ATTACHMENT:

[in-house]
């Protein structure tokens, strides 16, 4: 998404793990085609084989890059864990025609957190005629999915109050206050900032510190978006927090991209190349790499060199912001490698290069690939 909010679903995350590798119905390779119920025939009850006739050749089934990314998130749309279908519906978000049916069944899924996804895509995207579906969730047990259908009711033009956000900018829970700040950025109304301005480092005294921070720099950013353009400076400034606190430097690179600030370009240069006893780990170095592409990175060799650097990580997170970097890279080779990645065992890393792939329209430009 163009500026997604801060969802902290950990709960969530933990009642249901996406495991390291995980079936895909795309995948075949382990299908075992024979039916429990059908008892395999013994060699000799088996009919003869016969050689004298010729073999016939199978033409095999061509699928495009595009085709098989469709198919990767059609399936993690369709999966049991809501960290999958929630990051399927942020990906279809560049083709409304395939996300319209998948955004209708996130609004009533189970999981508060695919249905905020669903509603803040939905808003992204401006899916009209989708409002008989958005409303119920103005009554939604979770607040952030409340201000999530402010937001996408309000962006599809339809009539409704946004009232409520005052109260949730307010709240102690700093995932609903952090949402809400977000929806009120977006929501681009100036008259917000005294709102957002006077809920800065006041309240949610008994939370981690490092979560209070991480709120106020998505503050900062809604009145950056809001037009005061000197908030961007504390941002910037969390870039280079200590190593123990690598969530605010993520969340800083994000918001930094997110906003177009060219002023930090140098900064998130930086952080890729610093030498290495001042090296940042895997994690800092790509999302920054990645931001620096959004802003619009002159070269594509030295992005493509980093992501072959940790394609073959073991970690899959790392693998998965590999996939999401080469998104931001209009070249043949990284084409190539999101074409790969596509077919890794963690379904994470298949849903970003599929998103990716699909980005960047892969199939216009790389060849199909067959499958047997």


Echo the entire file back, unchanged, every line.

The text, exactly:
[in-house]
């Protein structure tokens, strides 16, 4: 998404793990085609084989890059864990025609957190005629999915109050206050900032510190978006927090991209190349790499060199912001490698290069690939 909010679903995350590798119905390779119920025939009850006739050749089934990314998130749309279908519906978000049916069944899924996804895509995207579906969730047990259908009711033009956000900018829970700040950025109304301005480092005294921070720099950013353009400076400034606190430097690179600030370009240069006893780990170095592409990175060799650097990580997170970097890279080779990645065992890393792939329209430009 163009500026997604801060969802902290950990709960969530933990009642249901996406495991390291995980079936895909795309995948075949382990299908075992024979039916429990059908008892395999013994060699000799088996009919003869016969050689004298010729073999016939199978033409095999061509699928495009595009085709098989469709198919990767059609399936993690369709999966049991809501960290999958929630990051399927942020990906279809560049083709409304395939996300319209998948955004209708996130609004009533189970999981508060695919249905905020669903509603803040939905808003992204401006899916009209989708409002008989958005409303119920103005009554939604979770607040952030409340201000999530402010937001996408309000962006599809339809009539409704946004009232409520005052109260949730307010709240102690700093995932609903952090949402809400977000929806009120977006929501681009100036008259917000005294709102957002006077809920800065006041309240949610008994939370981690490092979560209070991480709120106020998505503050900062809604009145950056809001037009005061000197908030961007504390941002910037969390870039280079200590190593123990690598969530605010993520969340800083994000918001930094997110906003177009060219002023930090140098900064998130930086952080890729610093030498290495001042090296940042895997994690800092790509999302920054990645931001620096959004802003619009002159070269594509030295992005493509980093992501072959940790394609073959073991970690899959790392693998998965590999996939999401080469998104931001209009070249043949990284084409190539999101074409790969596509077919890794963690379904994470298949849903970003599929998103990716699909980005960047892969199939216009790389060849199909067959499958047997």